The judgment is available on Lawtel (password required).

HC Communities and Local Government Committee: Implementation of welfare reform by local authorities: this report looks at the impact on local authorities of the far reaching reforms to the welfare system that started to be implemented on 1 April 2013. It focuses on implementation and the part that local authorities are playing. The Committee identifies four key areas that will be crucial to the successful implementation of the changes: the need for close interdepartmental working, particularly between DCLG and DWP; working with the LGA to assess the cumulative impact of the entire programme on local authorities' resources; the cost to housing associations and local authorities of providing support and information to tenants regarding the simplification of benefits; and the readiness of ICT systems, specifically  the systems for fraud detection. (3 April 2013)

If you wish to discuss any of the items noted in this section please contact Clare Taylor.

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Delivery of Services

DCMS: Decision letter on local inquiry into library provision in the London Borough of Lewisham: the Secretary of State has considered whether to intervene by directing an inquiry under the Museums and Libraries Act 1964 into the changes in the library provision in Lewisham LBC. This letter from Culture Minister Ed Vaizey to the Mayor of Lewisham sets out the reasons for the Secretary of State's decision not to direct a local inquiry. (15 April 2013)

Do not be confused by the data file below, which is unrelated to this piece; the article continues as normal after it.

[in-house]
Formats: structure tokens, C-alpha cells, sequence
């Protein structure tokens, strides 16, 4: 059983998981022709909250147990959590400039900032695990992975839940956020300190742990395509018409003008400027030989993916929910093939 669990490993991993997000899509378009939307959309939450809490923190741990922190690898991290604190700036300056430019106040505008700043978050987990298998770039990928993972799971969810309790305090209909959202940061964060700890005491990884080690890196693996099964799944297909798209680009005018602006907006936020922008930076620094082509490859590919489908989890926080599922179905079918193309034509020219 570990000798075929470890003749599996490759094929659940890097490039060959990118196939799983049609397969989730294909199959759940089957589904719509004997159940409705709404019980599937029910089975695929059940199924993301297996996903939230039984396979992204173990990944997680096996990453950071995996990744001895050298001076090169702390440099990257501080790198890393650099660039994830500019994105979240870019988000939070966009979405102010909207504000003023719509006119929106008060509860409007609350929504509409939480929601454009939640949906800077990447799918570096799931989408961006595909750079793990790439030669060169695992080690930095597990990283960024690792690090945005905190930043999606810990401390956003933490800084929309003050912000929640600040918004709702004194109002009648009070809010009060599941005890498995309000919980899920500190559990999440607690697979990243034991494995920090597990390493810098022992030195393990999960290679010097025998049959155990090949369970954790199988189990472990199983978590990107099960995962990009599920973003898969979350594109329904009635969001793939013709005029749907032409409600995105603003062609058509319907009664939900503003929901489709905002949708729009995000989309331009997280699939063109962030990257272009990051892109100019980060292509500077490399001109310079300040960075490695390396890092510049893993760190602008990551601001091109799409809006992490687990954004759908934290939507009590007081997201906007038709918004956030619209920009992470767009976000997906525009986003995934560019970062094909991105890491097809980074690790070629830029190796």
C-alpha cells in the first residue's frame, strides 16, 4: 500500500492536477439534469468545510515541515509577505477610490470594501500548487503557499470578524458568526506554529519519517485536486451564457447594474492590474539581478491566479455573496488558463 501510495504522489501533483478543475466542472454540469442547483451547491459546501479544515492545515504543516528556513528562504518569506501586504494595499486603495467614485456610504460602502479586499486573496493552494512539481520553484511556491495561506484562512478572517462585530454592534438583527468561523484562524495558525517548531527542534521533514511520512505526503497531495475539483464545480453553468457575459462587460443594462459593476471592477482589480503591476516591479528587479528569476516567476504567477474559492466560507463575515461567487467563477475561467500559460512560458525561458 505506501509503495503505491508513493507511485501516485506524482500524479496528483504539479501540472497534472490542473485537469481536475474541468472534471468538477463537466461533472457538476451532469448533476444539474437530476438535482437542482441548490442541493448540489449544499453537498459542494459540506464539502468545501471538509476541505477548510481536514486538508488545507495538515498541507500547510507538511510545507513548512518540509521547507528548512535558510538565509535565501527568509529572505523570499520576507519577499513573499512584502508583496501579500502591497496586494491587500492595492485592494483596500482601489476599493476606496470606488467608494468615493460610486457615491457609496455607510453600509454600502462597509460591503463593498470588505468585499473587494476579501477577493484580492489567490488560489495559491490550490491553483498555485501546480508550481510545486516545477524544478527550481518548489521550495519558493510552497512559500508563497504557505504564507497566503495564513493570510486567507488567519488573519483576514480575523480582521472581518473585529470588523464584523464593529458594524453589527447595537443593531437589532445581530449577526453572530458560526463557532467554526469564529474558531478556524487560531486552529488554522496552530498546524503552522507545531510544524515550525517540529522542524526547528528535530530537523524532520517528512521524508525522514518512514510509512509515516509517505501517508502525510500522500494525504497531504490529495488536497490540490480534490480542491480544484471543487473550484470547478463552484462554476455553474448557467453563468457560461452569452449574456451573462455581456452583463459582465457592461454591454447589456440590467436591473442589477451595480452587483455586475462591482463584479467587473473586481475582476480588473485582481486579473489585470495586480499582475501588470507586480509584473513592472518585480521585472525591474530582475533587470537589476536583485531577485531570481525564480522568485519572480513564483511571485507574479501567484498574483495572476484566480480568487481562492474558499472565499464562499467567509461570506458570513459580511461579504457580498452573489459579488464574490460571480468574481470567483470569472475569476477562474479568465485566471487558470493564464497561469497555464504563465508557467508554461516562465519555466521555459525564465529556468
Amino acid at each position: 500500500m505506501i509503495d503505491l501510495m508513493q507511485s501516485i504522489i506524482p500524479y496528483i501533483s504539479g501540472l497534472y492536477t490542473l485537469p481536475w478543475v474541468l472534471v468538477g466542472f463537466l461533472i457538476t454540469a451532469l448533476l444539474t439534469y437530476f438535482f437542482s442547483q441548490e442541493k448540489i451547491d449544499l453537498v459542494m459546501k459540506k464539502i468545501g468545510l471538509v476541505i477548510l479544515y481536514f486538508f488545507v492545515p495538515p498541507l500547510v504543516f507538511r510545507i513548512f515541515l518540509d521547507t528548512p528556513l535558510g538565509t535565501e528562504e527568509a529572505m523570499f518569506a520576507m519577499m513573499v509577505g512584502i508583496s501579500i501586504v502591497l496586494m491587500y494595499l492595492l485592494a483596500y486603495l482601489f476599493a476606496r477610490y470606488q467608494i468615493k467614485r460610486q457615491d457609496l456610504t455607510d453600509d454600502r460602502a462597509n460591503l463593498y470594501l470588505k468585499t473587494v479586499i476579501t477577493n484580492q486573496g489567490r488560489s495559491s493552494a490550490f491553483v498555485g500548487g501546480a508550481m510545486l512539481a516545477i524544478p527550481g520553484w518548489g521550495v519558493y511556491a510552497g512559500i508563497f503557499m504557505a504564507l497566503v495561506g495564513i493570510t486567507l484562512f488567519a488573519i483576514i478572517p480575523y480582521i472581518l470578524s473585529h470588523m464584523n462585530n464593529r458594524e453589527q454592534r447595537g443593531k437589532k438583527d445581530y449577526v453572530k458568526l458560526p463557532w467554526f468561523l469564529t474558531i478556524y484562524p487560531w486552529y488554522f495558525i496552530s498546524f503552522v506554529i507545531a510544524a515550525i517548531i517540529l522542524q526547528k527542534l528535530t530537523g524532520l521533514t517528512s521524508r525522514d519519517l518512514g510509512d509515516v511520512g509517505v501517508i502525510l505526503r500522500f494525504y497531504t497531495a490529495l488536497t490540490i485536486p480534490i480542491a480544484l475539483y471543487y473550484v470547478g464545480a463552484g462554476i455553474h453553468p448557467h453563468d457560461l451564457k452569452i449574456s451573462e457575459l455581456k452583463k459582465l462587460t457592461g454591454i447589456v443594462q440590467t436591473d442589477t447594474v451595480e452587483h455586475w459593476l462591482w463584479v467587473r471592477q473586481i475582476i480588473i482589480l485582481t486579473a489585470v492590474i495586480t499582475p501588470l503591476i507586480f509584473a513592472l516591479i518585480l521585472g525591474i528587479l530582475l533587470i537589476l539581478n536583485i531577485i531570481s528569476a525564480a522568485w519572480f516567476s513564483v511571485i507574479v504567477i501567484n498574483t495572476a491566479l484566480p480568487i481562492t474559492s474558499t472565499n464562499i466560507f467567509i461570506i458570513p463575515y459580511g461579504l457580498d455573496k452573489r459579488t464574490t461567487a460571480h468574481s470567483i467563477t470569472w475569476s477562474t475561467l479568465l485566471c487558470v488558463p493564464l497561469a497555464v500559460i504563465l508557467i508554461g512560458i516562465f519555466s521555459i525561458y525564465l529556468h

If you wish to discuss any of the items noted in this section please contact Olwen Dutton.

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Council Tax (Administration and Enforcement) (Amendment No. 2) (Wales) Regulations 2013 (SI 2013/570 (W.66)): these regulations, which come into force on 1 April 2013, rpovide for the billing, collection and enforcement of council tax in Wales. They amend SI 1992/613 in relation to Wales to provide for the circumstances in which an HMRC officer may supply information to qualifying persons, and for what purposes. They also extend the application of the provisions relating to the collection of penalties, and account for the introduction of universal credit by the Welfare Reform Act 2012. (12 March 2013)